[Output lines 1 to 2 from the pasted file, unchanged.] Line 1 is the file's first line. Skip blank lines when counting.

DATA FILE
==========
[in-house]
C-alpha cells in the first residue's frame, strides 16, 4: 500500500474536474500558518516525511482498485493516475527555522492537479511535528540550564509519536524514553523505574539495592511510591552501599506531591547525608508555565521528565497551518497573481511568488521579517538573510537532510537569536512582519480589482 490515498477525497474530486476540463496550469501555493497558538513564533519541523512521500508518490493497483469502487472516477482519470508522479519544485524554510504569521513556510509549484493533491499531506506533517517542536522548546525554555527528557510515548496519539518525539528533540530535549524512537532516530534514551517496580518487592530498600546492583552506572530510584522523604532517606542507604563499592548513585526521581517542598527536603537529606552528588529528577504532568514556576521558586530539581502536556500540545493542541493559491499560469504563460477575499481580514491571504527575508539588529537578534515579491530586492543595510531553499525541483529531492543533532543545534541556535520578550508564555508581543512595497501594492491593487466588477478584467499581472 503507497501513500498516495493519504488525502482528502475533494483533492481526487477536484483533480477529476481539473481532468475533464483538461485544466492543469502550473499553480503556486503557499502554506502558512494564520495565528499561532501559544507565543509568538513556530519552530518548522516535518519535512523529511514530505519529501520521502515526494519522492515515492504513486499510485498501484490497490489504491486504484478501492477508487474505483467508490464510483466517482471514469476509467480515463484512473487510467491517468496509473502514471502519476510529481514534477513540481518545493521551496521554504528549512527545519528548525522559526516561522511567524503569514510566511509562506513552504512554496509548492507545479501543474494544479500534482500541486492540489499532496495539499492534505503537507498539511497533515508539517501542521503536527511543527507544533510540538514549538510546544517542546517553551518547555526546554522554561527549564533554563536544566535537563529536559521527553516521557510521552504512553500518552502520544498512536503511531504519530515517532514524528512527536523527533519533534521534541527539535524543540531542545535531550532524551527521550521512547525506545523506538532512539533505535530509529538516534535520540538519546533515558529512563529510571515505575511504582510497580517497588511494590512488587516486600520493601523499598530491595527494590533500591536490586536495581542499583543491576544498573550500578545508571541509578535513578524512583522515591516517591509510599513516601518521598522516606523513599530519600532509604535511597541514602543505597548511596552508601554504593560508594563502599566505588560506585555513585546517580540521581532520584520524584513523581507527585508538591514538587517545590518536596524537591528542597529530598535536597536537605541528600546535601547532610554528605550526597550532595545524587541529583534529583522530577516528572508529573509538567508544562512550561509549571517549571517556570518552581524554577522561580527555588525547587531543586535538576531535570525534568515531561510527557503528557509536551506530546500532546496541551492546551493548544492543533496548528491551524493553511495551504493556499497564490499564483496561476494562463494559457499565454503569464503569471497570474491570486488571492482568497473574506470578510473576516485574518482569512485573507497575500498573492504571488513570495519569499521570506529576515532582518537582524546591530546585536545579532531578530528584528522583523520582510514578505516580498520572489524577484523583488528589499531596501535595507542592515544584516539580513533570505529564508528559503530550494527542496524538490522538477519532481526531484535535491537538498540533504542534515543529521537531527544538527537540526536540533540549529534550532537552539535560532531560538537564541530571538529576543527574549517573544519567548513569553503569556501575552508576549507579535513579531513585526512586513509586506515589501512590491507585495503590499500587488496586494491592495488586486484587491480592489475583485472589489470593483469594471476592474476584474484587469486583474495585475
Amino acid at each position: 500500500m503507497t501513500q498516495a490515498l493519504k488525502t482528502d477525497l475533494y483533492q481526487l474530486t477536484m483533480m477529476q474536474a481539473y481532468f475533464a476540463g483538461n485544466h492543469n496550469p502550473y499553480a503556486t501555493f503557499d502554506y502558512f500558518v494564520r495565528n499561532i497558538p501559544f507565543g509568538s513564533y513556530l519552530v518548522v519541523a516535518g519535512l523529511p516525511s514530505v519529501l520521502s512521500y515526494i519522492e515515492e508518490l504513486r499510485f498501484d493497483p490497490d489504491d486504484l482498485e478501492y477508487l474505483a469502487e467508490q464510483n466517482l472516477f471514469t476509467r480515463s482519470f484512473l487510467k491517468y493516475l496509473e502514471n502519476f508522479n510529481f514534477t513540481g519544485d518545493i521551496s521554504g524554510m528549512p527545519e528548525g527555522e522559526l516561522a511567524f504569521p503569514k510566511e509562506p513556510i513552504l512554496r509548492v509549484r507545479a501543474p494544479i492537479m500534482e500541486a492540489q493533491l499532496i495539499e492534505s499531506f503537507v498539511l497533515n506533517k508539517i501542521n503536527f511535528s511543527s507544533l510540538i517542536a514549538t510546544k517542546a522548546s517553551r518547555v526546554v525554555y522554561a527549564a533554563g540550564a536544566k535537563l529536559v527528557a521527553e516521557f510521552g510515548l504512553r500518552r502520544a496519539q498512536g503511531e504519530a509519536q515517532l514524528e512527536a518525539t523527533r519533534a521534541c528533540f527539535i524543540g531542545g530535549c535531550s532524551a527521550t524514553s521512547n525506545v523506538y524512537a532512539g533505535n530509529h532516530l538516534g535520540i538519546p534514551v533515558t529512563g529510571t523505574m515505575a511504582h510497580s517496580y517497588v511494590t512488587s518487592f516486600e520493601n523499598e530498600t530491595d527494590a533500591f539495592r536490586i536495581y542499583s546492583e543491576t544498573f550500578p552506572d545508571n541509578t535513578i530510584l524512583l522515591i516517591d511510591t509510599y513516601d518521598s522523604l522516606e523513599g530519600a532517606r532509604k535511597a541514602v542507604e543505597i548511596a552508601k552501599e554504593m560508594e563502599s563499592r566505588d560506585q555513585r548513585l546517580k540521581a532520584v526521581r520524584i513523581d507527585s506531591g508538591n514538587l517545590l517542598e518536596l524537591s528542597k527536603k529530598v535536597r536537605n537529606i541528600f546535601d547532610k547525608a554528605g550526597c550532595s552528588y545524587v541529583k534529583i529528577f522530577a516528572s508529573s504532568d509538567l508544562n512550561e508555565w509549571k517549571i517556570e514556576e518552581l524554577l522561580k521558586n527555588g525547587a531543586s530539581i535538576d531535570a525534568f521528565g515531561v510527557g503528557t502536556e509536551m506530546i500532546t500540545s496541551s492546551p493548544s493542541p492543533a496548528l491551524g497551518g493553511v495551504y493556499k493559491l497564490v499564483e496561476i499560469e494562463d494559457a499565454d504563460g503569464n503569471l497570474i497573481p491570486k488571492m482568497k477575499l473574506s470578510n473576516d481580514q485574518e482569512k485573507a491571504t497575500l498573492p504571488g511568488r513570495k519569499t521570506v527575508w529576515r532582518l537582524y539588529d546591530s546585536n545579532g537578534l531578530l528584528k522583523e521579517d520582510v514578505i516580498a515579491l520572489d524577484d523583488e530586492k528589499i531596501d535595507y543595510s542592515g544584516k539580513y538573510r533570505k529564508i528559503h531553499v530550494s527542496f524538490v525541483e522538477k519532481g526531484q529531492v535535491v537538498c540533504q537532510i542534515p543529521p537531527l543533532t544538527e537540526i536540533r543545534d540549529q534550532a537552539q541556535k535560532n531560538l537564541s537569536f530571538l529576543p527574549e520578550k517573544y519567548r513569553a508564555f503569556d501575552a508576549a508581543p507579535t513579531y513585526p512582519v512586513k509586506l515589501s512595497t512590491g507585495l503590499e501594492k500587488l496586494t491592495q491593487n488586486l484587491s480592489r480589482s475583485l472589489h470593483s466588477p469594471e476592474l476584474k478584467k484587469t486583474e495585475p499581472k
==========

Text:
[in-house]
C-alpha cells in the first residue's frame, strides 16, 4: 500500500474536474500558518516525511482498485493516475527555522492537479511535528540550564509519536524514553523505574539495592511510591552501599506531591547525608508555565521528565497551518497573481511568488521579517538573510537532510537569536512582519480589482 490515498477525497474530486476540463496550469501555493497558538513564533519541523512521500508518490493497483469502487472516477482519470508522479519544485524554510504569521513556510509549484493533491499531506506533517517542536522548546525554555527528557510515548496519539518525539528533540530535549524512537532516530534514551517496580518487592530498600546492583552506572530510584522523604532517606542507604563499592548513585526521581517542598527536603537529606552528588529528577504532568514556576521558586530539581502536556500540545493542541493559491499560469504563460477575499481580514491571504527575508539588529537578534515579491530586492543595510531553499525541483529531492543533532543545534541556535520578550508564555508581543512595497501594492491593487466588477478584467499581472 503507497501513500498516495493519504488525502482528502475533494483533492481526487477536484483533480477529476481539473481532468475533464483538461485544466492543469502550473499553480503556486503557499502554506502558512494564520495565528499561532501559544507565543509568538513556530519552530518548522516535518519535512523529511514530505519529501520521502515526494519522492515515492504513486499510485498501484490497490489504491486504484478501492477508487474505483467508490464510483466517482471514469476509467480515463484512473487510467491517468496509473502514471502519476510529481514534477513540481518545493521551496521554504528549512527545519528548525522559526516561522511567524503569514510566511509562506513552504512554496509548492507545479501543474494544479500534482500541486492540489499532496495539499492534505503537507498539511497533515508539517501542521503536527511543527507544533510540538514549538510546544517542546517553551518547555526546554522554561527549564533554563536544566535537563529536559521527553516521557510521552504512553500518552502520544498512536503511531504519530515517532514524528512527536523527533519533534521534541527539535524543540531542545535531550532524551527521550521512547525506545523506538532512539533505535530509529538516534535520540538519546533515558529512563529510571515505575511504582510497580517497588511494590512488587516486600520493601523499598530491595527494590533500591536490586536495581542499583543491576544498573550500578545508571541509578535513578524512583522515591516517591509510599513516601518521598522516606523513599530519600532509604535511597541514602543505597548511596552508601554504593560508594563502599566505588560506585555513585546517580540521581532520584520524584513523581507527585508538591514538587517545590518536596524537591528542597529530598535536597536537605541528600546535601547532610554528605550526597550532595545524587541529583534529583522530577516528572508529573509538567508544562512550561509549571517549571517556570518552581524554577522561580527555588525547587531543586535538576531535570525534568515531561510527557503528557509536551506530546500532546496541551492546551493548544492543533496548528491551524493553511495551504493556499497564490499564483496561476494562463494559457499565454503569464503569471497570474491570486488571492482568497473574506470578510473576516485574518482569512485573507497575500498573492504571488513570495519569499521570506529576515532582518537582524546591530546585536545579532531578530528584528522583523520582510514578505516580498520572489524577484523583488528589499531596501535595507542592515544584516539580513533570505529564508528559503530550494527542496524538490522538477519532481526531484535535491537538498540533504542534515543529521537531527544538527537540526536540533540549529534550532537552539535560532531560538537564541530571538529576543527574549517573544519567548513569553503569556501575552508576549507579535513579531513585526512586513509586506515589501512590491507585495503590499500587488496586494491592495488586486484587491480592489475583485472589489470593483469594471476592474476584474484587469486583474495585475